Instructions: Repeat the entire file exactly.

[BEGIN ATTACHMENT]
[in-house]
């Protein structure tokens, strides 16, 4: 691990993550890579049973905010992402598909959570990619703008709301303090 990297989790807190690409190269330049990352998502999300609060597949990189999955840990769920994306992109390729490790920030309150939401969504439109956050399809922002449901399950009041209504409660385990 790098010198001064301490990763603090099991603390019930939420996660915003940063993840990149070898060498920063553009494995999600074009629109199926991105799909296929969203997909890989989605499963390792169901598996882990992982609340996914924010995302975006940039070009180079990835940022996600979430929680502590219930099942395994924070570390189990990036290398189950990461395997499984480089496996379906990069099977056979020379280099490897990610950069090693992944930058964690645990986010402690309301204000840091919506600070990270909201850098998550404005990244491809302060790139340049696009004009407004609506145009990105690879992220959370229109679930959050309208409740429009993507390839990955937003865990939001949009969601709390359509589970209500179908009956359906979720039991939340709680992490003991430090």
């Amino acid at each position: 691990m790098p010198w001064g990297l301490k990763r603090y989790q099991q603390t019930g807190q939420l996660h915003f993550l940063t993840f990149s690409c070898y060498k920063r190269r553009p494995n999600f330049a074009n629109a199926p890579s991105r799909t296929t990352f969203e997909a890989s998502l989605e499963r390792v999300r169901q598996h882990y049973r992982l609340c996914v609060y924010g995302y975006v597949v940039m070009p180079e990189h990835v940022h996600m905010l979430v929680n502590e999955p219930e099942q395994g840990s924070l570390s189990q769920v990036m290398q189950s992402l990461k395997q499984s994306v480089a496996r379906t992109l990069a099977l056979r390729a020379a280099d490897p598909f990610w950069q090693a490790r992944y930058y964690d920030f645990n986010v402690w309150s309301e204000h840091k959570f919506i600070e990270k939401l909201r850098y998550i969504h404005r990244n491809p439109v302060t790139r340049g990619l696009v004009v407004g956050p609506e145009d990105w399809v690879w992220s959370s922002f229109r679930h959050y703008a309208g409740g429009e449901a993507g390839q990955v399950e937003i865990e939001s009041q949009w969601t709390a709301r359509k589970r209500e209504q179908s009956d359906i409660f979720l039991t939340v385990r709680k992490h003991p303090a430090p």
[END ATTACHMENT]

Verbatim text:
[in-house]
């Protein structure tokens, strides 16, 4: 691990993550890579049973905010992402598909959570990619703008709301303090 990297989790807190690409190269330049990352998502999300609060597949990189999955840990769920994306992109390729490790920030309150939401969504439109956050399809922002449901399950009041209504409660385990 790098010198001064301490990763603090099991603390019930939420996660915003940063993840990149070898060498920063553009494995999600074009629109199926991105799909296929969203997909890989989605499963390792169901598996882990992982609340996914924010995302975006940039070009180079990835940022996600979430929680502590219930099942395994924070570390189990990036290398189950990461395997499984480089496996379906990069099977056979020379280099490897990610950069090693992944930058964690645990986010402690309301204000840091919506600070990270909201850098998550404005990244491809302060790139340049696009004009407004609506145009990105690879992220959370229109679930959050309208409740429009993507390839990955937003865990939001949009969601709390359509589970209500179908009956359906979720039991939340709680992490003991430090």
């Amino acid at each position: 691990m790098p010198w001064g990297l301490k990763r603090y989790q099991q603390t019930g807190q939420l996660h915003f993550l940063t993840f990149s690409c070898y060498k920063r190269r553009p494995n999600f330049a074009n629109a199926p890579s991105r799909t296929t990352f969203e997909a890989s998502l989605e499963r390792v999300r169901q598996h882990y049973r992982l609340c996914v609060y924010g995302y975006v597949v940039m070009p180079e990189h990835v940022h996600m905010l979430v929680n502590e999955p219930e099942q395994g840990s924070l570390s189990q769920v990036m290398q189950s992402l990461k395997q499984s994306v480089a496996r379906t992109l990069a099977l056979r390729a020379a280099d490897p598909f990610w950069q090693a490790r992944y930058y964690d920030f645990n986010v402690w309150s309301e204000h840091k959570f919506i600070e990270k939401l909201r850098y998550i969504h404005r990244n491809p439109v302060t790139r340049g990619l696009v004009v407004g956050p609506e145009d990105w399809v690879w992220s959370s922002f229109r679930h959050y703008a309208g409740g429009e449901a993507g390839q990955v399950e937003i865990e939001s009041q949009w969601t709390a709301r359509k589970r209500e209504q179908s009956d359906i409660f979720l039991t939340v385990r709680k992490h003991p303090a430090p």